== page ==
Wall St. ends mostly higher as US-China spat appears less threatening-than-feared



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Wall St. ends mostly higher as US-China spat appears less threatening-than-feared

On Friday, a slew of Wall St. stock indices wrapped up the day in a fairly upbeat tone as investors gauged the scale of measures announced by the US President Donald Trump in response to China’s new National Security Law to prevail Hong Kong’s pro-democracy protests and found the Washington moves less menacing for the money markets than initially fretted.

Besides, while the trade-sensitive Dow winded down the day slightly lower, all three key indices of the Wall St. had registered a weekly rise and had logged the second straight month of gains with the benchmark Standard & Poor 500 surging roughly 17.8 per cent in April and May, marking up the index’s biggest two-month percentage gain since the Great Financial Depression.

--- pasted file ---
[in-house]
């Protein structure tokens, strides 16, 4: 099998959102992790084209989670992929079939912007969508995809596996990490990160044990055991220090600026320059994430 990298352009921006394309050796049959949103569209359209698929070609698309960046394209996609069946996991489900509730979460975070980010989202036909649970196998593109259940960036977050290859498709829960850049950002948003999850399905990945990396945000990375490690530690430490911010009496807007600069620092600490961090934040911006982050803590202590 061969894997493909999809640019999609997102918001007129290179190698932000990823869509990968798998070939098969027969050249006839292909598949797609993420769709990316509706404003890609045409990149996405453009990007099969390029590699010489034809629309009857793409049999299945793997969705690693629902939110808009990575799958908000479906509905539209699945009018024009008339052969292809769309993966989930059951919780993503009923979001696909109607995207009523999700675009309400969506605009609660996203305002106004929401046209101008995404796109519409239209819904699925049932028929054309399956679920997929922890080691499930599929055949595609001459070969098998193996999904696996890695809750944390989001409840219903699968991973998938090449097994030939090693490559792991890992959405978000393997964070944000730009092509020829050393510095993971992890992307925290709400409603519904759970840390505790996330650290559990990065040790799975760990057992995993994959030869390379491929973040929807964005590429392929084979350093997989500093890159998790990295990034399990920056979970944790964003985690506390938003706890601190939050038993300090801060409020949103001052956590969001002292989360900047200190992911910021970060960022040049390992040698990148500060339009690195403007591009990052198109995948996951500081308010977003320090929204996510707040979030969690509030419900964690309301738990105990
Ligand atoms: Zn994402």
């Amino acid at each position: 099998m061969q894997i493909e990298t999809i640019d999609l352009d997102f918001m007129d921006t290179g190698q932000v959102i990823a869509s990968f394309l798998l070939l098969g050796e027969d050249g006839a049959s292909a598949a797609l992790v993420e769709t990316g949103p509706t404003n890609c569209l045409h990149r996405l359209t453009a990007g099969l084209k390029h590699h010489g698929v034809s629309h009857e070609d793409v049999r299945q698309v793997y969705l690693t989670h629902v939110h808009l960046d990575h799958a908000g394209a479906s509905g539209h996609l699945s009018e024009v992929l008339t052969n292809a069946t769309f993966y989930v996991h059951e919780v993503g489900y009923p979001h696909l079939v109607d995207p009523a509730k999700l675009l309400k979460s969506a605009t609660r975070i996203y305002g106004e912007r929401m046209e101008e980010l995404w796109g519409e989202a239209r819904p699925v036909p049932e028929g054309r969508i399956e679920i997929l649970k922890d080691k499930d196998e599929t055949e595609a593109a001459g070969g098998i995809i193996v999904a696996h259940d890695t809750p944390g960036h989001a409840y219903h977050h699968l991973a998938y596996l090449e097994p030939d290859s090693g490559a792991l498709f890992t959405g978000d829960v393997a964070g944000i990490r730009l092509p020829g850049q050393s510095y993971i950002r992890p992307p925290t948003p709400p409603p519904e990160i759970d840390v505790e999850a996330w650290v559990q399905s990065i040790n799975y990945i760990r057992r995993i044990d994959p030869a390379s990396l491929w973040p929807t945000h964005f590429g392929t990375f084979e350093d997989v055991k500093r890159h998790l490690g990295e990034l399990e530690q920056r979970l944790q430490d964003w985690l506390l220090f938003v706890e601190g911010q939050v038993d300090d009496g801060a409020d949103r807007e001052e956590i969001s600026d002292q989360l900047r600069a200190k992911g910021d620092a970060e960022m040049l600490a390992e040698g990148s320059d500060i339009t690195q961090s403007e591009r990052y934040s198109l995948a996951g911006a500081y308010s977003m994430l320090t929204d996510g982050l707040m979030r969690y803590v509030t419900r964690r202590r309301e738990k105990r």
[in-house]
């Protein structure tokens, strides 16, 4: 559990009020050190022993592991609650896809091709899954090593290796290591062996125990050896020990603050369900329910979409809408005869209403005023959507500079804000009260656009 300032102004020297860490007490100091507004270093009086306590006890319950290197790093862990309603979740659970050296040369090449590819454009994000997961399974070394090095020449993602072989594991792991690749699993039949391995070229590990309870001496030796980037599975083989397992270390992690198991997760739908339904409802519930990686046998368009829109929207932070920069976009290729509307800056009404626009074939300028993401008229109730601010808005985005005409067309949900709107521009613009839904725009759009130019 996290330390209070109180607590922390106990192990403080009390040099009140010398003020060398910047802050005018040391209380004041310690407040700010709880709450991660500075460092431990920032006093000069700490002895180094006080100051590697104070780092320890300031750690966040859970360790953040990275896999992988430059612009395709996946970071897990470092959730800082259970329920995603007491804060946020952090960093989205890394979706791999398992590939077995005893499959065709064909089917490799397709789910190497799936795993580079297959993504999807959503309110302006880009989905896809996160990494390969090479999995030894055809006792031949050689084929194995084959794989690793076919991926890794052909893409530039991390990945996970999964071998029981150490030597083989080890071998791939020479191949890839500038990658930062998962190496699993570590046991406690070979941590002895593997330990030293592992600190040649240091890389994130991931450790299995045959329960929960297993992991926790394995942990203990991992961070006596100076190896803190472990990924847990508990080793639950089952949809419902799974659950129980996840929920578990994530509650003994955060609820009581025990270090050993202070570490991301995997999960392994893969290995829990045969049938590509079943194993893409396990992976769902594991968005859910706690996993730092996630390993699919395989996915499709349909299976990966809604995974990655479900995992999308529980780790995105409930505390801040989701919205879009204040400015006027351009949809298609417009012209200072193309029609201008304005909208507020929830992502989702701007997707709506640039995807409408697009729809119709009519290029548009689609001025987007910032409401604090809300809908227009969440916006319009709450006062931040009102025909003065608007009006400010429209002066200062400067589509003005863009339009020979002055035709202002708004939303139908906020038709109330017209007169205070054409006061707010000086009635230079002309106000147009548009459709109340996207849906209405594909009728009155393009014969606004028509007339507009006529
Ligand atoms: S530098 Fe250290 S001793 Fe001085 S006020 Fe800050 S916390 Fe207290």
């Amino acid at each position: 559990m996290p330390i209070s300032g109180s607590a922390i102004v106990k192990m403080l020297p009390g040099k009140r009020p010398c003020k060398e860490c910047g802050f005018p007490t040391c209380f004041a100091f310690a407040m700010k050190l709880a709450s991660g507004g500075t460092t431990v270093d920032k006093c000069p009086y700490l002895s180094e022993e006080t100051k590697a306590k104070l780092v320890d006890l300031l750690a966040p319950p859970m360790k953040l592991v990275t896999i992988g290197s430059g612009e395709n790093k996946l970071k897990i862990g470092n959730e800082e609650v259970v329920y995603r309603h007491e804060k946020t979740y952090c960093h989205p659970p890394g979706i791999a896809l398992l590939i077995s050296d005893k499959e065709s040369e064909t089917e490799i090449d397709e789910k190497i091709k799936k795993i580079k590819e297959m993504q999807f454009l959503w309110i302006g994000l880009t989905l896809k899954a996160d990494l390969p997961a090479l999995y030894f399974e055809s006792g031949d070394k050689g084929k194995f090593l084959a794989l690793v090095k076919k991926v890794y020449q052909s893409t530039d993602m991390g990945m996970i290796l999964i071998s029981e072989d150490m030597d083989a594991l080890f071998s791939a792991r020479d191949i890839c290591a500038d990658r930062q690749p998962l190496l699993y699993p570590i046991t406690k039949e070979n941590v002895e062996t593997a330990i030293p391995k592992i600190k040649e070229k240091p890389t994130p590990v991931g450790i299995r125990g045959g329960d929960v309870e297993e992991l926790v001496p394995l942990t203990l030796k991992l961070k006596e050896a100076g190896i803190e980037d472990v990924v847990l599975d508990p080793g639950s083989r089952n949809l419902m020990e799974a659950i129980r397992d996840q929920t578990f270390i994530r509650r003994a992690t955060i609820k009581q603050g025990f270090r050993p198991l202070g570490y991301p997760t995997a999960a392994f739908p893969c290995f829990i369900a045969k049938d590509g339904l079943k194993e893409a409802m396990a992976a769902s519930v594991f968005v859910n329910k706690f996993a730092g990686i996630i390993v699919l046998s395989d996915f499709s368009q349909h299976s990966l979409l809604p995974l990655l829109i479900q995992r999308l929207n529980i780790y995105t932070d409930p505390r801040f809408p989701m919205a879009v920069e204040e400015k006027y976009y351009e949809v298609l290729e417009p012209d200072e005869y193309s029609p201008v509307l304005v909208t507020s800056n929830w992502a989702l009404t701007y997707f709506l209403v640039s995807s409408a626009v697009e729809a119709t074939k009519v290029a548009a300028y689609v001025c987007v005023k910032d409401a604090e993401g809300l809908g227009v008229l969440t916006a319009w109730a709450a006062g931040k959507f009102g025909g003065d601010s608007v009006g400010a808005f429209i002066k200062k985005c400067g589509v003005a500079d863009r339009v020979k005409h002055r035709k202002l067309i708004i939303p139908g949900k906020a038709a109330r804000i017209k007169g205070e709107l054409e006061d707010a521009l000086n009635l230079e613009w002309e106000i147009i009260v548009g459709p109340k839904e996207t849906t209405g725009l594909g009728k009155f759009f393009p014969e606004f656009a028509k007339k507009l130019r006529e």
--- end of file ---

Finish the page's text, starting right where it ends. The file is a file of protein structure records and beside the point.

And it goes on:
In point of fact, S&P 500 opened the day marginally lower and were extending its losses following Trump’s remarks that the United States would soon begin to terminate the special privileges of the China-controlled island city of Hong Kong, however, since Trump’s comments didn’t signal any notable intent to harm the US-China Phase One trade deal signed off on mid-January, all three key indices of Wall St.

had pared morning session’s losses.

Wall St. gathers footing in late-session rally

Citing statistics, on the day’s Wall St. wind down, the Dow fell slightly by 0.07 per cent to 25,383.11 and the S&P 500 added 0.48 per cent to 3,044.31, while the Nasdaq Composite had climbed as much as 1.29 per cent to round off the day at 9,489.87.

Meanwhile, adding that the remarks of the US President appeared to be less staggering for the money markets than initially feared, which in effect had added a bullish wing on investors’ bets over the riskier assets, a Chief Investment Officer at Independent Advisor Alliance in Charlotte, North Carolina, Chris Zaccarelli said at the session’s closing bell, “He (Trump) began speaking in a very tough tone.

The market was worried he was going to announce something substantial, something detrimental to the U.S. economy. Then, as he spoke, it became clear the actions being taken were not going to be as dramatic as originally feared.